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Vitamin E Supplementation And Mitochondria In Experimental And Functional Hyperthyroidism: A Mini-Review

Gaetana Napolitano, Gianluca Fasciolo, Sergio Di Meo, Paola Venditti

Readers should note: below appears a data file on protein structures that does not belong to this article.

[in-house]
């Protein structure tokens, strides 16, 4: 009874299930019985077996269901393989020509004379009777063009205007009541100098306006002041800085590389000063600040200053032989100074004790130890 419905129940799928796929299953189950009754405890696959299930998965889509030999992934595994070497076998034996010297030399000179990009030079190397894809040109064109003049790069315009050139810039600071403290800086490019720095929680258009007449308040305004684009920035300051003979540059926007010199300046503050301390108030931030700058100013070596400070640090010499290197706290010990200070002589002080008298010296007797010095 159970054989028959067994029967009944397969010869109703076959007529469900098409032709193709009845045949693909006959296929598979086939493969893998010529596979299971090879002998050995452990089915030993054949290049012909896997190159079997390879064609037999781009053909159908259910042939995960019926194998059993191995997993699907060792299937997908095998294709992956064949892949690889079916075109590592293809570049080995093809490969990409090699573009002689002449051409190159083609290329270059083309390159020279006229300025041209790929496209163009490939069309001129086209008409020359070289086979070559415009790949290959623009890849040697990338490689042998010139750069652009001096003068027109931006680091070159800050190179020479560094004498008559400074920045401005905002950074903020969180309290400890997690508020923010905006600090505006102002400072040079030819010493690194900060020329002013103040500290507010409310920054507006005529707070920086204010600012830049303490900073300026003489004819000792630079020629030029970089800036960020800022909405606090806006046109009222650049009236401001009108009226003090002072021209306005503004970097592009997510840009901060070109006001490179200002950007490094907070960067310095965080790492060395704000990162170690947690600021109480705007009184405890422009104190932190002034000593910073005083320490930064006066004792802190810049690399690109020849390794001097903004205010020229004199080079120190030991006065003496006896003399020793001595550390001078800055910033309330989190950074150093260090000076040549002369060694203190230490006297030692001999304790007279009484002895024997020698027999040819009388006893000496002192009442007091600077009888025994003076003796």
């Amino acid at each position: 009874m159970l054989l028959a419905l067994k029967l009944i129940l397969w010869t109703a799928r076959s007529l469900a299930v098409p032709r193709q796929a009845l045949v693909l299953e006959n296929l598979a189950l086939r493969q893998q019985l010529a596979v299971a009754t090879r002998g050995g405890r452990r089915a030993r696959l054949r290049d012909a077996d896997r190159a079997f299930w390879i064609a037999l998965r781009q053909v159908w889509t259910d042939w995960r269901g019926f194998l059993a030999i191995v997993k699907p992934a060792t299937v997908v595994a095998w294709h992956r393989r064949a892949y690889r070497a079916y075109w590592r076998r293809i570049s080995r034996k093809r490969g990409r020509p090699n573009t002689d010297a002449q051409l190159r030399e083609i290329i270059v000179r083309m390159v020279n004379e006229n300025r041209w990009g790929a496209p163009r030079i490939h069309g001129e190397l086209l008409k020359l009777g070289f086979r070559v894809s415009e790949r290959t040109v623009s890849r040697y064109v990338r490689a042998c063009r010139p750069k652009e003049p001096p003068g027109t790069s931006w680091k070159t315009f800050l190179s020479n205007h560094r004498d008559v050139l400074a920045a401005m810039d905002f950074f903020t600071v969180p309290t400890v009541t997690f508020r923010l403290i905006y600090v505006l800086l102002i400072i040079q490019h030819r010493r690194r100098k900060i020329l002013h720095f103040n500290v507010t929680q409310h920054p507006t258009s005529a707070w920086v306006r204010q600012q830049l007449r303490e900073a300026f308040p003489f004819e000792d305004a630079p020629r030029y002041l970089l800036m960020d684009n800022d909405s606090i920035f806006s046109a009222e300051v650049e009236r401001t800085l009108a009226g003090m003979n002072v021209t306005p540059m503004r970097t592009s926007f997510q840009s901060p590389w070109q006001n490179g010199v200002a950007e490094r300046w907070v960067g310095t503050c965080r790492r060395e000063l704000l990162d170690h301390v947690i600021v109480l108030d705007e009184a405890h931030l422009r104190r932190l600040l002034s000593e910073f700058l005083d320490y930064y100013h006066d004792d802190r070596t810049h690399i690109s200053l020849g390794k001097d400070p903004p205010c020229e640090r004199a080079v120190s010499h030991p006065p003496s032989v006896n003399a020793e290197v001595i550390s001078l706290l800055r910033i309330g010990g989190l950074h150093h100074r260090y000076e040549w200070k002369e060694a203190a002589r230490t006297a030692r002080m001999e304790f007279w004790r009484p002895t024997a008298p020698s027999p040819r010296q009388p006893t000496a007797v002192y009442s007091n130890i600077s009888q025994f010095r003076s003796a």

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Mitochondria are both the main sites of production and the main target of reactive oxygen species (ROS). This can lead to mitochondrial dysfunction with harmful consequences for the cells and the whole organism, resulting in metabolic and neurodegenerative disorders such as type 2 diabetes, obesity, dementia, and aging. To protect themselves from ROS, mitochondria are equipped with an efficient antioxidant system, which includes low-molecular-mass molecules and enzymes able to scavenge ROS or repair the oxidative damage. In the mitochondrial membranes, a major role is played by the lipid-soluble antioxidant vitamin E, which reacts with the peroxyl radicals faster than the molecules of polyunsaturated fatty acids, and in doing so, protects membranes from excessive oxidative damage. In the present review, we summarize the available data concerning the capacity of vitamin E supplementation to protect mitochondria from oxidative damage in hyperthyroidism, a condition that leads to increased mitochondrial ROS production and oxidative damage. Vitamin E supplementation to hyperthyroid animals limits the thyroid hormone-induced increases in mitochondrial ROS and oxidative damage. Moreover, it prevents the reduction of the high functionality components of the mitochondrial population induced by hyperthyroidism, thus preserving cell function.